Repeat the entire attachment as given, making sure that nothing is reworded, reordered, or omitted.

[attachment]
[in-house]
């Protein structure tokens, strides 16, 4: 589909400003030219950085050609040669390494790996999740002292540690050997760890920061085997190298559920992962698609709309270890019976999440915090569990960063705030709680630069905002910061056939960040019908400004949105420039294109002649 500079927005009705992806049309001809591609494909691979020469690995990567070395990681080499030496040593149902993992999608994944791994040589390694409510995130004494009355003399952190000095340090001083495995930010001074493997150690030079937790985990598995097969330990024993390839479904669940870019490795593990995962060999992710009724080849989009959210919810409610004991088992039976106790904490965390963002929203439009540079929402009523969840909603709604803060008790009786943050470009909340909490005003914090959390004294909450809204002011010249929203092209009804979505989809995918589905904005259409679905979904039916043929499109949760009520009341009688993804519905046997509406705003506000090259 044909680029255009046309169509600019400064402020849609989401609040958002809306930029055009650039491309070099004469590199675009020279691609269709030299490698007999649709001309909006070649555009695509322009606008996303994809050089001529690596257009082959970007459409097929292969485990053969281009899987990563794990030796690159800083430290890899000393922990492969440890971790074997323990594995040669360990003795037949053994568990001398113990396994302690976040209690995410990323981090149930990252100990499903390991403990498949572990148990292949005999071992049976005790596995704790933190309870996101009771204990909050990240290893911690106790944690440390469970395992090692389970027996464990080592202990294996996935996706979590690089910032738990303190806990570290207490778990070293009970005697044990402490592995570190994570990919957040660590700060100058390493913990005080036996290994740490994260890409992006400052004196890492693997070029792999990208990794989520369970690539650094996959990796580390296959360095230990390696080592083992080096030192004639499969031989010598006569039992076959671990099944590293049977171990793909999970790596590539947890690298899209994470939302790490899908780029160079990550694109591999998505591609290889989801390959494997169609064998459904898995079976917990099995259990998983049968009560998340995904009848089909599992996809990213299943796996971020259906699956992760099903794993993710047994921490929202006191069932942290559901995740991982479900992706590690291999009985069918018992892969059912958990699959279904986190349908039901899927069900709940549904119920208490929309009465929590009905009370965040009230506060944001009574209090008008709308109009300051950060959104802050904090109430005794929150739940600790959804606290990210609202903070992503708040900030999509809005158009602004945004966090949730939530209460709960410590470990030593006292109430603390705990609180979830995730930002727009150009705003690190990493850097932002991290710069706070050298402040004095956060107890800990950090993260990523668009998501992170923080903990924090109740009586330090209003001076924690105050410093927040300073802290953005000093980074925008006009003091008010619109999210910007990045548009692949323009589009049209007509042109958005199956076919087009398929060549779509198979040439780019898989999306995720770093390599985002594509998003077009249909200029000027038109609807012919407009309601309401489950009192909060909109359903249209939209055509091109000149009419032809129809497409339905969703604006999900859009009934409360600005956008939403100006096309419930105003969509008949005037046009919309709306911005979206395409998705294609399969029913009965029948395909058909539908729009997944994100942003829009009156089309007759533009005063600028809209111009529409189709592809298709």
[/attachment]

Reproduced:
[in-house]
């Protein structure tokens, strides 16, 4: 589909400003030219950085050609040669390494790996999740002292540690050997760890920061085997190298559920992962698609709309270890019976999440915090569990960063705030709680630069905002910061056939960040019908400004949105420039294109002649 500079927005009705992806049309001809591609494909691979020469690995990567070395990681080499030496040593149902993992999608994944791994040589390694409510995130004494009355003399952190000095340090001083495995930010001074493997150690030079937790985990598995097969330990024993390839479904669940870019490795593990995962060999992710009724080849989009959210919810409610004991088992039976106790904490965390963002929203439009540079929402009523969840909603709604803060008790009786943050470009909340909490005003914090959390004294909450809204002011010249929203092209009804979505989809995918589905904005259409679905979904039916043929499109949760009520009341009688993804519905046997509406705003506000090259 044909680029255009046309169509600019400064402020849609989401609040958002809306930029055009650039491309070099004469590199675009020279691609269709030299490698007999649709001309909006070649555009695509322009606008996303994809050089001529690596257009082959970007459409097929292969485990053969281009899987990563794990030796690159800083430290890899000393922990492969440890971790074997323990594995040669360990003795037949053994568990001398113990396994302690976040209690995410990323981090149930990252100990499903390991403990498949572990148990292949005999071992049976005790596995704790933190309870996101009771204990909050990240290893911690106790944690440390469970395992090692389970027996464990080592202990294996996935996706979590690089910032738990303190806990570290207490778990070293009970005697044990402490592995570190994570990919957040660590700060100058390493913990005080036996290994740490994260890409992006400052004196890492693997070029792999990208990794989520369970690539650094996959990796580390296959360095230990390696080592083992080096030192004639499969031989010598006569039992076959671990099944590293049977171990793909999970790596590539947890690298899209994470939302790490899908780029160079990550694109591999998505591609290889989801390959494997169609064998459904898995079976917990099995259990998983049968009560998340995904009848089909599992996809990213299943796996971020259906699956992760099903794993993710047994921490929202006191069932942290559901995740991982479900992706590690291999009985069918018992892969059912958990699959279904986190349908039901899927069900709940549904119920208490929309009465929590009905009370965040009230506060944001009574209090008008709308109009300051950060959104802050904090109430005794929150739940600790959804606290990210609202903070992503708040900030999509809005158009602004945004966090949730939530209460709960410590470990030593006292109430603390705990609180979830995730930002727009150009705003690190990493850097932002991290710069706070050298402040004095956060107890800990950090993260990523668009998501992170923080903990924090109740009586330090209003001076924690105050410093927040300073802290953005000093980074925008006009003091008010619109999210910007990045548009692949323009589009049209007509042109958005199956076919087009398929060549779509198979040439780019898989999306995720770093390599985002594509998003077009249909200029000027038109609807012919407009309601309401489950009192909060909109359903249209939209055509091109000149009419032809129809497409339905969703604006999900859009009934409360600005956008939403100006096309419930105003969509008949005037046009919309709306911005979206395409998705294609399969029913009965029948395909058909539908729009997944994100942003829009009156089309007759533009005063600028809209111009529409189709592809298709």